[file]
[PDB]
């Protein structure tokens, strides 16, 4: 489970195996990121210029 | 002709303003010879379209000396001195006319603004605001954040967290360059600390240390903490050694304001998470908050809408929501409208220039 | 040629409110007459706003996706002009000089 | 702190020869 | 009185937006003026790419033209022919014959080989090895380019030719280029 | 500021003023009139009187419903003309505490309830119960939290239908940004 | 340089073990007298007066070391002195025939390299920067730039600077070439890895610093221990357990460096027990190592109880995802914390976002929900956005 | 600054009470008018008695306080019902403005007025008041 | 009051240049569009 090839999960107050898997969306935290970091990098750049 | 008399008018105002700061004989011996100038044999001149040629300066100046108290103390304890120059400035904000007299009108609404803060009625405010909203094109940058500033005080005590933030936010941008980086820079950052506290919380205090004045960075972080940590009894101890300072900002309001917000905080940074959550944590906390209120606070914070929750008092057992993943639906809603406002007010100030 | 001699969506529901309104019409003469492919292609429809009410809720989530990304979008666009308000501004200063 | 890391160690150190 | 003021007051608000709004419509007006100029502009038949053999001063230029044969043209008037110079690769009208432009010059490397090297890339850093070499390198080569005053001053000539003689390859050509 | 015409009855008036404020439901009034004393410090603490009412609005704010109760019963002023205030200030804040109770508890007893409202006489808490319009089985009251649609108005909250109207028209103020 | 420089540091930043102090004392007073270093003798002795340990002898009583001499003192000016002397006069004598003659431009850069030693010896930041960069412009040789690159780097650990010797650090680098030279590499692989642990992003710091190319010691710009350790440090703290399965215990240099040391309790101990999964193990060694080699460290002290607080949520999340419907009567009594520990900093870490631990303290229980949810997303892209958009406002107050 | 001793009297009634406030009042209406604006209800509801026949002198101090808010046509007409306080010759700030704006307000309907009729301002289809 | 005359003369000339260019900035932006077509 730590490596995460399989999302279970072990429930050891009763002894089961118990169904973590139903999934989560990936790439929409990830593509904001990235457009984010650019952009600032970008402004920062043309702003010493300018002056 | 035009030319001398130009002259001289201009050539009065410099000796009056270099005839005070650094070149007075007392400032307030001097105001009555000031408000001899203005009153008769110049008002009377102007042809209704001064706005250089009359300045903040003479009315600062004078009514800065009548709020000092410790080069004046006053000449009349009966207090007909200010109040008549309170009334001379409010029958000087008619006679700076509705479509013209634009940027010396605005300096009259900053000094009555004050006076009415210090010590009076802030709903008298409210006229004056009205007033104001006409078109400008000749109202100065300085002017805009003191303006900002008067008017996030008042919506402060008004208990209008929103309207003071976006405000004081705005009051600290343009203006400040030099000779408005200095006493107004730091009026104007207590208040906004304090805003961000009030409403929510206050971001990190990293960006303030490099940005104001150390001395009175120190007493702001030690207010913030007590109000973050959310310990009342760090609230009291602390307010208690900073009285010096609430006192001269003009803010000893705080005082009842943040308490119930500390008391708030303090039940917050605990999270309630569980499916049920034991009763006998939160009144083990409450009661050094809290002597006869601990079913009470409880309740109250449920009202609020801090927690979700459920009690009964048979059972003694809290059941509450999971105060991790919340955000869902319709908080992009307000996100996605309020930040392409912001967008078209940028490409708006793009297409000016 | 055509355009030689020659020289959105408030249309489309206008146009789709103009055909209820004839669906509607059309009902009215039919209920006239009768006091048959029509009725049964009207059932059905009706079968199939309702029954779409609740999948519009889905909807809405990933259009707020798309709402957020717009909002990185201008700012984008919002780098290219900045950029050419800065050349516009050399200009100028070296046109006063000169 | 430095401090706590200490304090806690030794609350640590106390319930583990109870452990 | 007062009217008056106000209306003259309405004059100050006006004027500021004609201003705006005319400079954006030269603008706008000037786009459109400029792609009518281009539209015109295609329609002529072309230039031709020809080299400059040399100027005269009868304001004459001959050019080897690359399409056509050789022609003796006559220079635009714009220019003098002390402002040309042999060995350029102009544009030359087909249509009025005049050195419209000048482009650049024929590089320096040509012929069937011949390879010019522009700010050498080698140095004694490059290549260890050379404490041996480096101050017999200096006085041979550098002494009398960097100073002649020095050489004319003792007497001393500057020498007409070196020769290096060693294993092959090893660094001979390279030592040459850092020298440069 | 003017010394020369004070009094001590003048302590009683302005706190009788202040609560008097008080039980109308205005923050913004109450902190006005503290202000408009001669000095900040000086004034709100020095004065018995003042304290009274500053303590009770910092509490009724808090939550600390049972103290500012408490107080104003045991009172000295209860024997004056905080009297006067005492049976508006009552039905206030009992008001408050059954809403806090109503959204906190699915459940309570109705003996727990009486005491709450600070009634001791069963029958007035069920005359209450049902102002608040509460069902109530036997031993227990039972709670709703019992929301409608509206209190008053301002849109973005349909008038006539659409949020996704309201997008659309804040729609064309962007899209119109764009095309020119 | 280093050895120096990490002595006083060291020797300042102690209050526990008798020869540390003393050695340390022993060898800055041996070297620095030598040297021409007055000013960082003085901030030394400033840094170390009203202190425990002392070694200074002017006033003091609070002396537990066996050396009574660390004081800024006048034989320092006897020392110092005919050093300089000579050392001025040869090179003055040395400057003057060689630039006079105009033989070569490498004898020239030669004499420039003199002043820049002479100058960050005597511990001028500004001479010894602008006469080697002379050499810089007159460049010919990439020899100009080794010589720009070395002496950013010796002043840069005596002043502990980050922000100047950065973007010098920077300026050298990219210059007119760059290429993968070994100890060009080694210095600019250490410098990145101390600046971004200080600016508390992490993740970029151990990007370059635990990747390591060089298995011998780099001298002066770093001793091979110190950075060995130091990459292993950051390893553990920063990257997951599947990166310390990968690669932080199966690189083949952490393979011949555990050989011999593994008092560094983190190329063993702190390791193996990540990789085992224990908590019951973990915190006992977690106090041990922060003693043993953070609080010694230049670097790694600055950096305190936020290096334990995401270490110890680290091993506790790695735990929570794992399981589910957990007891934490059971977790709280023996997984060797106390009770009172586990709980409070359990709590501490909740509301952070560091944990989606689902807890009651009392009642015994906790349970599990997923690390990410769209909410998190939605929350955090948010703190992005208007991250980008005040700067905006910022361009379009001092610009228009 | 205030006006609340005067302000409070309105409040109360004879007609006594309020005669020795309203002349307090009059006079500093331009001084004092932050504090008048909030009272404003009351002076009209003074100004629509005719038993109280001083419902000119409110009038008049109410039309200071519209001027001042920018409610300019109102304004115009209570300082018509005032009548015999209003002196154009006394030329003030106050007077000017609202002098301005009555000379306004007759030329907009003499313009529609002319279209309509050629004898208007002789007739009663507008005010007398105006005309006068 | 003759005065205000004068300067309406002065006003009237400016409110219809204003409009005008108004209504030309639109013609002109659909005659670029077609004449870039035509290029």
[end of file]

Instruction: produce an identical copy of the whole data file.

[PDB]
């Protein structure tokens, strides 16, 4: 489970195996990121210029 | 002709303003010879379209000396001195006319603004605001954040967290360059600390240390903490050694304001998470908050809408929501409208220039 | 040629409110007459706003996706002009000089 | 702190020869 | 009185937006003026790419033209022919014959080989090895380019030719280029 | 500021003023009139009187419903003309505490309830119960939290239908940004 | 340089073990007298007066070391002195025939390299920067730039600077070439890895610093221990357990460096027990190592109880995802914390976002929900956005 | 600054009470008018008695306080019902403005007025008041 | 009051240049569009 090839999960107050898997969306935290970091990098750049 | 008399008018105002700061004989011996100038044999001149040629300066100046108290103390304890120059400035904000007299009108609404803060009625405010909203094109940058500033005080005590933030936010941008980086820079950052506290919380205090004045960075972080940590009894101890300072900002309001917000905080940074959550944590906390209120606070914070929750008092057992993943639906809603406002007010100030 | 001699969506529901309104019409003469492919292609429809009410809720989530990304979008666009308000501004200063 | 890391160690150190 | 003021007051608000709004419509007006100029502009038949053999001063230029044969043209008037110079690769009208432009010059490397090297890339850093070499390198080569005053001053000539003689390859050509 | 015409009855008036404020439901009034004393410090603490009412609005704010109760019963002023205030200030804040109770508890007893409202006489808490319009089985009251649609108005909250109207028209103020 | 420089540091930043102090004392007073270093003798002795340990002898009583001499003192000016002397006069004598003659431009850069030693010896930041960069412009040789690159780097650990010797650090680098030279590499692989642990992003710091190319010691710009350790440090703290399965215990240099040391309790101990999964193990060694080699460290002290607080949520999340419907009567009594520990900093870490631990303290229980949810997303892209958009406002107050 | 001793009297009634406030009042209406604006209800509801026949002198101090808010046509007409306080010759700030704006307000309907009729301002289809 | 005359003369000339260019900035932006077509 730590490596995460399989999302279970072990429930050891009763002894089961118990169904973590139903999934989560990936790439929409990830593509904001990235457009984010650019952009600032970008402004920062043309702003010493300018002056 | 035009030319001398130009002259001289201009050539009065410099000796009056270099005839005070650094070149007075007392400032307030001097105001009555000031408000001899203005009153008769110049008002009377102007042809209704001064706005250089009359300045903040003479009315600062004078009514800065009548709020000092410790080069004046006053000449009349009966207090007909200010109040008549309170009334001379409010029958000087008619006679700076509705479509013209634009940027010396605005300096009259900053000094009555004050006076009415210090010590009076802030709903008298409210006229004056009205007033104001006409078109400008000749109202100065300085002017805009003191303006900002008067008017996030008042919506402060008004208990209008929103309207003071976006405000004081705005009051600290343009203006400040030099000779408005200095006493107004730091009026104007207590208040906004304090805003961000009030409403929510206050971001990190990293960006303030490099940005104001150390001395009175120190007493702001030690207010913030007590109000973050959310310990009342760090609230009291602390307010208690900073009285010096609430006192001269003009803010000893705080005082009842943040308490119930500390008391708030303090039940917050605990999270309630569980499916049920034991009763006998939160009144083990409450009661050094809290002597006869601990079913009470409880309740109250449920009202609020801090927690979700459920009690009964048979059972003694809290059941509450999971105060991790919340955000869902319709908080992009307000996100996605309020930040392409912001967008078209940028490409708006793009297409000016 | 055509355009030689020659020289959105408030249309489309206008146009789709103009055909209820004839669906509607059309009902009215039919209920006239009768006091048959029509009725049964009207059932059905009706079968199939309702029954779409609740999948519009889905909807809405990933259009707020798309709402957020717009909002990185201008700012984008919002780098290219900045950029050419800065050349516009050399200009100028070296046109006063000169 | 430095401090706590200490304090806690030794609350640590106390319930583990109870452990 | 007062009217008056106000209306003259309405004059100050006006004027500021004609201003705006005319400079954006030269603008706008000037786009459109400029792609009518281009539209015109295609329609002529072309230039031709020809080299400059040399100027005269009868304001004459001959050019080897690359399409056509050789022609003796006559220079635009714009220019003098002390402002040309042999060995350029102009544009030359087909249509009025005049050195419209000048482009650049024929590089320096040509012929069937011949390879010019522009700010050498080698140095004694490059290549260890050379404490041996480096101050017999200096006085041979550098002494009398960097100073002649020095050489004319003792007497001393500057020498007409070196020769290096060693294993092959090893660094001979390279030592040459850092020298440069 | 003017010394020369004070009094001590003048302590009683302005706190009788202040609560008097008080039980109308205005923050913004109450902190006005503290202000408009001669000095900040000086004034709100020095004065018995003042304290009274500053303590009770910092509490009724808090939550600390049972103290500012408490107080104003045991009172000295209860024997004056905080009297006067005492049976508006009552039905206030009992008001408050059954809403806090109503959204906190699915459940309570109705003996727990009486005491709450600070009634001791069963029958007035069920005359209450049902102002608040509460069902109530036997031993227990039972709670709703019992929301409608509206209190008053301002849109973005349909008038006539659409949020996704309201997008659309804040729609064309962007899209119109764009095309020119 | 280093050895120096990490002595006083060291020797300042102690209050526990008798020869540390003393050695340390022993060898800055041996070297620095030598040297021409007055000013960082003085901030030394400033840094170390009203202190425990002392070694200074002017006033003091609070002396537990066996050396009574660390004081800024006048034989320092006897020392110092005919050093300089000579050392001025040869090179003055040395400057003057060689630039006079105009033989070569490498004898020239030669004499420039003199002043820049002479100058960050005597511990001028500004001479010894602008006469080697002379050499810089007159460049010919990439020899100009080794010589720009070395002496950013010796002043840069005596002043502990980050922000100047950065973007010098920077300026050298990219210059007119760059290429993968070994100890060009080694210095600019250490410098990145101390600046971004200080600016508390992490993740970029151990990007370059635990990747390591060089298995011998780099001298002066770093001793091979110190950075060995130091990459292993950051390893553990920063990257997951599947990166310390990968690669932080199966690189083949952490393979011949555990050989011999593994008092560094983190190329063993702190390791193996990540990789085992224990908590019951973990915190006992977690106090041990922060003693043993953070609080010694230049670097790694600055950096305190936020290096334990995401270490110890680290091993506790790695735990929570794992399981589910957990007891934490059971977790709280023996997984060797106390009770009172586990709980409070359990709590501490909740509301952070560091944990989606689902807890009651009392009642015994906790349970599990997923690390990410769209909410998190939605929350955090948010703190992005208007991250980008005040700067905006910022361009379009001092610009228009 | 205030006006609340005067302000409070309105409040109360004879007609006594309020005669020795309203002349307090009059006079500093331009001084004092932050504090008048909030009272404003009351002076009209003074100004629509005719038993109280001083419902000119409110009038008049109410039309200071519209001027001042920018409610300019109102304004115009209570300082018509005032009548015999209003002196154009006394030329003030106050007077000017609202002098301005009555000379306004007759030329907009003499313009529609002319279209309509050629004898208007002789007739009663507008005010007398105006005309006068 | 003759005065205000004068300067309406002065006003009237400016409110219809204003409009005008108004209504030309639109013609002109659909005659670029077609004449870039035509290029």